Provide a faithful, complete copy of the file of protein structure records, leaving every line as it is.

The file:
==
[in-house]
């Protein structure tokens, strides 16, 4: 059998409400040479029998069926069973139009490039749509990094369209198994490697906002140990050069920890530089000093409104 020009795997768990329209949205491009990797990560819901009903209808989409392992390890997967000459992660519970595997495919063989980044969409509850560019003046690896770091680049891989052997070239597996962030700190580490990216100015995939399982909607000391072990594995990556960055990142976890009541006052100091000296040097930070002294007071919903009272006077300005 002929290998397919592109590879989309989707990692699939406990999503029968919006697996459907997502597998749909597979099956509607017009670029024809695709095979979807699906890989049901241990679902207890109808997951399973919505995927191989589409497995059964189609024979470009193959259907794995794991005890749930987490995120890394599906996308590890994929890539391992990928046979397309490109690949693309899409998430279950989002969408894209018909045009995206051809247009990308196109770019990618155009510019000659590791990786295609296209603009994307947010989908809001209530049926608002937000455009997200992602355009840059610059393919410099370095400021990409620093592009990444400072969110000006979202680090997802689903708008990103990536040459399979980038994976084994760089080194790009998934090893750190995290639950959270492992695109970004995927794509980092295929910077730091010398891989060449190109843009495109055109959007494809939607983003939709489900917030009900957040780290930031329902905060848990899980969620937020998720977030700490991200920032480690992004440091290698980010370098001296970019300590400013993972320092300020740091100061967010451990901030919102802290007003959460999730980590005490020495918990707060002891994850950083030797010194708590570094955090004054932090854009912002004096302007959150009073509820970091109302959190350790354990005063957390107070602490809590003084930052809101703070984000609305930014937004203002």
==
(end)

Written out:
[in-house]
């Protein structure tokens, strides 16, 4: 059998409400040479029998069926069973139009490039749509990094369209198994490697906002140990050069920890530089000093409104 020009795997768990329209949205491009990797990560819901009903209808989409392992390890997967000459992660519970595997495919063989980044969409509850560019003046690896770091680049891989052997070239597996962030700190580490990216100015995939399982909607000391072990594995990556960055990142976890009541006052100091000296040097930070002294007071919903009272006077300005 002929290998397919592109590879989309989707990692699939406990999503029968919006697996459907997502597998749909597979099956509607017009670029024809695709095979979807699906890989049901241990679902207890109808997951399973919505995927191989589409497995059964189609024979470009193959259907794995794991005890749930987490995120890394599906996308590890994929890539391992990928046979397309490109690949693309899409998430279950989002969408894209018909045009995206051809247009990308196109770019990618155009510019000659590791990786295609296209603009994307947010989908809001209530049926608002937000455009997200992602355009840059610059393919410099370095400021990409620093592009990444400072969110000006979202680090997802689903708008990103990536040459399979980038994976084994760089080194790009998934090893750190995290639950959270492992695109970004995927794509980092295929910077730091010398891989060449190109843009495109055109959007494809939607983003939709489900917030009900957040780290930031329902905060848990899980969620937020998720977030700490991200920032480690992004440091290698980010370098001296970019300590400013993972320092300020740091100061967010451990901030919102802290007003959460999730980590005490020495918990707060002891994850950083030797010194708590570094955090004054932090854009912002004096302007959150009073509820970091109302959190350790354990005063957390107070602490809590003084930052809101703070984000609305930014937004203002």